Music in Art: International Journal for Music Iconography XXVIII (2003)


Joachim Braun (Bar-Ilan University, Ramat-Gan), The Iconography of the Organ: Change in Jewish Thought and Musical Life.

The organ, a musical instrument with negative attributes in Jewish history of music mainly due to the Christian affiliation, exemplifies the processes of change in Jewish musical thought and practice. While clear archaeological evidence of the organ in ancient Palestine appears in a Samaritan-Jewish context (3rd–4th century), the biblical and post-biblical terminology (‘ugav, ardabalis, hardolis, magrepha) shows great uncertainty, even mix-up. The central source of this in the Renaissance seems to be the drawing of a magrepha as Temple instrument in Joshua ibn Ga’on’s manuscript (13th–14th century). Later manuscripts of the rabbinic literature show the organ as part of the Jewish synagogue service, which has paved the way for the instrument into Jewish musical life in later centuries. Accompanied by the Christian tradition of liturgical organ performance, the instrument was accepted in certain Jewish communities. This is a unique phenomenon of change in musical life resulting from change in iconography.

Rosina Buckland (Institute of Fine Arts, New York Univesity), Sounds of the Psalter: Orality and Musical Symbolism in the Luttrell psalter.

The Luttrell Psalter (British Library, MS add. 42.130) is a richly decorated manuscript produced for a knight of Lincolnshire some time between 1325 and the early 1340s. On many of the folios, in the marginalia, and the historiated initials, there are representations of people and hybrid creatures engaged in music-making. Originating as poems and hymns, the psalms were recited aloud or sung as an expression of individual devotion or within the Mass. The essay explores how in this Psalter their oral quality is reflected in both the formal appearance of text and illumination, and in the use of specific musical iconography. The Psalter thereby serves as a physical embodiment, a memory, and a sign of the actual performance. In the fourteenth century, theological attitudes toward music made distinctions according to instrument, use, and context. As a result, the musical imagery within the Psalter cannot be read simply as a transparent representation of practice but rather possesses symbolic possibilities. The combinations and juxtapositions of images of music-making of the Luttrell Psalter constitute a deliberate message concerning the radically opposed forms in which music can appear, the rational and liturgical vs. the devilish and corrupting. In perhaps an acknowledgment of the impossibility of controlling the latter type, the Psalter demonstrates instead an attempt to co-opt it into the service of the sacred.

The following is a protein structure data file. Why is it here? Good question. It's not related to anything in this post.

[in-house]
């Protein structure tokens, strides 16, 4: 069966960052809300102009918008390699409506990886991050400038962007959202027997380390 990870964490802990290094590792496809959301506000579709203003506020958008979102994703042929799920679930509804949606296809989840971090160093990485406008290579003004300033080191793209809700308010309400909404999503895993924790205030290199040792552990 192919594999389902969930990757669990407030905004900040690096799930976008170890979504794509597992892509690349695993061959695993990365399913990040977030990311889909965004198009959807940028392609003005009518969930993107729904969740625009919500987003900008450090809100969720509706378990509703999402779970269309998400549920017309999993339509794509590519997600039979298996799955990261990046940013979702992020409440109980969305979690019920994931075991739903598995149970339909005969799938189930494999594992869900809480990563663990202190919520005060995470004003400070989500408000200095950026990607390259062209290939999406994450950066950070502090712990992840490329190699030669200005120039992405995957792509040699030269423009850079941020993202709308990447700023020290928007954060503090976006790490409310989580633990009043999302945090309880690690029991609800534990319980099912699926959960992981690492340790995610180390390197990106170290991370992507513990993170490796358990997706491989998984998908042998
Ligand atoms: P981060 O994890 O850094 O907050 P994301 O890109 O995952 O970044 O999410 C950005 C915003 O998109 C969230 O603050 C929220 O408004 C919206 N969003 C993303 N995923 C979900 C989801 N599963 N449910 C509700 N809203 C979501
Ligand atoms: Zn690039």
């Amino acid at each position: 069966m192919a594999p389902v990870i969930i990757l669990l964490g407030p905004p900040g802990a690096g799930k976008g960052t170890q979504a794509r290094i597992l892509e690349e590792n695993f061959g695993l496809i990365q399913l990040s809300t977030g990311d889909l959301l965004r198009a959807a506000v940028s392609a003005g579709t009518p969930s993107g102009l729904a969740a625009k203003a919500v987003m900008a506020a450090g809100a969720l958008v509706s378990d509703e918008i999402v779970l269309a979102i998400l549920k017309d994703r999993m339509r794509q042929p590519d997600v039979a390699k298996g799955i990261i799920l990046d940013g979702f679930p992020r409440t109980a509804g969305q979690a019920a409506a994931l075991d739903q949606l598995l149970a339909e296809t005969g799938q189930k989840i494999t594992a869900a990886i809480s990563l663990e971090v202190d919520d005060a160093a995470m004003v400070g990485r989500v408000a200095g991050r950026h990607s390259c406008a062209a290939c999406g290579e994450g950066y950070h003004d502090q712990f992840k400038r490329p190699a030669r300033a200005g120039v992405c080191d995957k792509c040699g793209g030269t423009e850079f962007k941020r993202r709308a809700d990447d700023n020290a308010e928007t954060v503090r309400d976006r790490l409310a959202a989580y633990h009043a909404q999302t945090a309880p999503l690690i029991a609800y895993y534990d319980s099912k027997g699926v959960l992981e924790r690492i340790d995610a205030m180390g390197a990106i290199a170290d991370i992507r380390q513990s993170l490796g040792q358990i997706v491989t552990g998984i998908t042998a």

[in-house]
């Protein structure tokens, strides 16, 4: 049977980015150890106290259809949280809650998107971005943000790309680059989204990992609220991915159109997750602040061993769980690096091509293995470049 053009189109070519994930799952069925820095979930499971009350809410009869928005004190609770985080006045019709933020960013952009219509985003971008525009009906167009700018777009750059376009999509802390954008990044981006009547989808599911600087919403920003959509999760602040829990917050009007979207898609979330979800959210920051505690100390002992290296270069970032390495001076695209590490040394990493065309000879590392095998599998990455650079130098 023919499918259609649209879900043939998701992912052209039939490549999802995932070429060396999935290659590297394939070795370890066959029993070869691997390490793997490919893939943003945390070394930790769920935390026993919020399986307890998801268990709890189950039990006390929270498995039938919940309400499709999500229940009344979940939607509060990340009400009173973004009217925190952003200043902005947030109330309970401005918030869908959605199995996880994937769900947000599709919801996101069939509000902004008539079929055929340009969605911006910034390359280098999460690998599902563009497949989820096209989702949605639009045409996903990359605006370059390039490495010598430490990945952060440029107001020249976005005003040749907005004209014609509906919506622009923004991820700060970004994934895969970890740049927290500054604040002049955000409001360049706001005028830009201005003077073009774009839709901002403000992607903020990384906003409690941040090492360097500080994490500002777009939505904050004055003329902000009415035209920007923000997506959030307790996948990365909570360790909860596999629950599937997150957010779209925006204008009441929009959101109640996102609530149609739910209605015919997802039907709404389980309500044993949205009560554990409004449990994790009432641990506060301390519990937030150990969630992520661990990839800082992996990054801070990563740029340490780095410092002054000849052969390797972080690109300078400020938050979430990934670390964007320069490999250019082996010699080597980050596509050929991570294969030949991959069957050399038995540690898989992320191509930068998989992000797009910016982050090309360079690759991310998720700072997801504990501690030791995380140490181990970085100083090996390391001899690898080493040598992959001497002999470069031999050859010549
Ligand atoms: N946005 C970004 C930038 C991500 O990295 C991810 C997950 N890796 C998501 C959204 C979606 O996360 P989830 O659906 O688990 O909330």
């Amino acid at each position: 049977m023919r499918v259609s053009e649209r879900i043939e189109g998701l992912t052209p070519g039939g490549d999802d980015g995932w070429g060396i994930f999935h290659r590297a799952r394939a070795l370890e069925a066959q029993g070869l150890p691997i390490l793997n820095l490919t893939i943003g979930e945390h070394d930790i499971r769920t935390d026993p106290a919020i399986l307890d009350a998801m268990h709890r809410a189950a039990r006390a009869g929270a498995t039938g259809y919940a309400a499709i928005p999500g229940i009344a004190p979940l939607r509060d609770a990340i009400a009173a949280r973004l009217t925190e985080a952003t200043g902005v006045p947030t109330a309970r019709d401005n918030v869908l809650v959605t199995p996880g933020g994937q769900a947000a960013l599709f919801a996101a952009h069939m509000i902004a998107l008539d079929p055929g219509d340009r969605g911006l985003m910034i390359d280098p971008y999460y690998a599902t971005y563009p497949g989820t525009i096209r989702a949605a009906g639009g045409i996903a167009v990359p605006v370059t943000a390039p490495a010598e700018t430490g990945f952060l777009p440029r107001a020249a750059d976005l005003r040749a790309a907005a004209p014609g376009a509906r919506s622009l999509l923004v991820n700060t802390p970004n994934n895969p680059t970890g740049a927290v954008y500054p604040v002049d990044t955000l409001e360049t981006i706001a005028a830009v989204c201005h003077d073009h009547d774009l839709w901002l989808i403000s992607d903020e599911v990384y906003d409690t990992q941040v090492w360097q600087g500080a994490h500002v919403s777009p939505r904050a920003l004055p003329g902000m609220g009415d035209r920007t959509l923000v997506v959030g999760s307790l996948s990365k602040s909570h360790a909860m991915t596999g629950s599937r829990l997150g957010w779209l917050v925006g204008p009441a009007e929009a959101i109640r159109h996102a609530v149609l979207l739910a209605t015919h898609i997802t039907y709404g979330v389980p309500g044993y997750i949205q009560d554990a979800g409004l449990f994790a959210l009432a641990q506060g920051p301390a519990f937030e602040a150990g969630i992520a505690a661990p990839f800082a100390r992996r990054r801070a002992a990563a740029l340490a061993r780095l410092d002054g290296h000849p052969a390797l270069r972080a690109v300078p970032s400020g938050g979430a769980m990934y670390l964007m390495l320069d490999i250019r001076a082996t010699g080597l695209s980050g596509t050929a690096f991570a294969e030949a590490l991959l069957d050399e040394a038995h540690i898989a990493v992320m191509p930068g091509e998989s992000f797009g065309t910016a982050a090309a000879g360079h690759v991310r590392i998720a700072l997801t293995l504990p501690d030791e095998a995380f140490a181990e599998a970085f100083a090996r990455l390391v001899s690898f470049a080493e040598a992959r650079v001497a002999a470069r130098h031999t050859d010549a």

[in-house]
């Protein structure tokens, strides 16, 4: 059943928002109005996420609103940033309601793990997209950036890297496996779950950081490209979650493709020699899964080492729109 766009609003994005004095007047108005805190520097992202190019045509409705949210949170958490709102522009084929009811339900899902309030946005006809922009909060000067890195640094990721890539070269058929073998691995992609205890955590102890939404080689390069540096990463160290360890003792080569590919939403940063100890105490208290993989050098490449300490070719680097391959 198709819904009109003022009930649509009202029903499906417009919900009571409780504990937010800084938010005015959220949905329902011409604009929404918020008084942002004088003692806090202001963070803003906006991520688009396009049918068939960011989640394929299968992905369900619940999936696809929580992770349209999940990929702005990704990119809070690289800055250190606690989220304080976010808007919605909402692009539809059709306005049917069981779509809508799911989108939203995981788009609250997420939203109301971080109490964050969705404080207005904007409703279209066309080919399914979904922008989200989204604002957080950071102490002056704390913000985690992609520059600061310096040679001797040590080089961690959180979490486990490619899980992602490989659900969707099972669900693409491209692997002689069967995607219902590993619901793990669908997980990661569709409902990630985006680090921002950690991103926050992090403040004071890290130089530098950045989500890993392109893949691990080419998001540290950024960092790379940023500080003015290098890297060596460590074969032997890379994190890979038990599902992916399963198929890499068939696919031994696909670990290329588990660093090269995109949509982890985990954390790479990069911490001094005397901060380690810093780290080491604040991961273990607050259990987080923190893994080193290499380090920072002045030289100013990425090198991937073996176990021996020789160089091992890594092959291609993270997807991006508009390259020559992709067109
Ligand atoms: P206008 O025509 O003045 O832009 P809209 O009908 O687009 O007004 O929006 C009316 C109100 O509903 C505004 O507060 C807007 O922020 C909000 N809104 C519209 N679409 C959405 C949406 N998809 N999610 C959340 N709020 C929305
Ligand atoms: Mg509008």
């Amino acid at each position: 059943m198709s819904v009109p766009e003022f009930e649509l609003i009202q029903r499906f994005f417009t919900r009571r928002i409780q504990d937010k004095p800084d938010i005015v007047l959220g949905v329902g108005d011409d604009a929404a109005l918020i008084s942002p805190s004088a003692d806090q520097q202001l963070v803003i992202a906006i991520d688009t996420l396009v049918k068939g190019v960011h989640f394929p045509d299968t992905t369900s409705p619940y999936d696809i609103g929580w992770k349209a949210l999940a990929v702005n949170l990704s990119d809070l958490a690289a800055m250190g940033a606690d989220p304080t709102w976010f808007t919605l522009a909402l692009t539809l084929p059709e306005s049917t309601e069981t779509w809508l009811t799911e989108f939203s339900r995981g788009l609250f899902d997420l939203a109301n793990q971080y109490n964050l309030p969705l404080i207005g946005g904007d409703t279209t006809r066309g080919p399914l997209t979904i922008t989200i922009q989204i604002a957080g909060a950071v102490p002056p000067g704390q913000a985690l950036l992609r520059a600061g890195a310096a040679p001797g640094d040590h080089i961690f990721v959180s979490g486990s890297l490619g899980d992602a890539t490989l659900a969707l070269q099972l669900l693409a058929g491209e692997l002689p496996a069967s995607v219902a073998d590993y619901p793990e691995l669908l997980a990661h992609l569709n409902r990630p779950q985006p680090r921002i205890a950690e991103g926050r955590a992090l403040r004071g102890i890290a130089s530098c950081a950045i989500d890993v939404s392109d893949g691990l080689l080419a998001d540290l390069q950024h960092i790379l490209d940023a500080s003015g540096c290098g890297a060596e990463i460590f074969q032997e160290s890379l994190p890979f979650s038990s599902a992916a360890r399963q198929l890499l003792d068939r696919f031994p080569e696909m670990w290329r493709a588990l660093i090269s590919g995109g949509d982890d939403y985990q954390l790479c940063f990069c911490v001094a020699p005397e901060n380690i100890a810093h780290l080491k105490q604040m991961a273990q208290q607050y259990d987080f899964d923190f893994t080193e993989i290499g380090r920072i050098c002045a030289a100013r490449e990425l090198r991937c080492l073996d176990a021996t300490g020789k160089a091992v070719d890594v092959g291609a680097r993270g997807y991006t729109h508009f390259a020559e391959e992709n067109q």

Gabriele Busch-Salmen (Kirchzarten / Freiburg), Adolph Menzels »Flötenkonzert Friedrichs des Großen in Sanssouci«: Ein vertrautes Gemälde, 150 Jahre nach seiner Fertigstellung neu gesehen [Adolph Menzel’s “Flötenkonzert Friedrichs des Großen in Sanssouci”: A trusted painting newly seen 150 years after its creation].

Since 1852, when Adolph Menzel finished painting his Flötenkonzert in Sanssouci, the work remained one of the main documents demonstrating musical interests of Frederic the Great. The composition with sixteen figures, shows the king playing the flute, placed in the central position, but without any visible contact to the audience and his court musicians. Menzel was well aware of the divertissement practice in courtly life, and he purposely isolated the king to emphasize his significance as a sovereign monarch: the fortepiano is closed, his accompanist Carl Philipp Emanual Bach sits in the wrong position, and the string players are waiting. The study of the painting examines the historic and portrait genres, numerous Menzel’s preparatory sketches, and his early ideas and illustration concepts found in Franz Kuglers Geschichte Friedrichs des Grossen (1840–42)

Alan Davison (University of Otago, Dunedin), The Musician in Iconography from the 1830s and 1840s: The Formation of New Visual Types.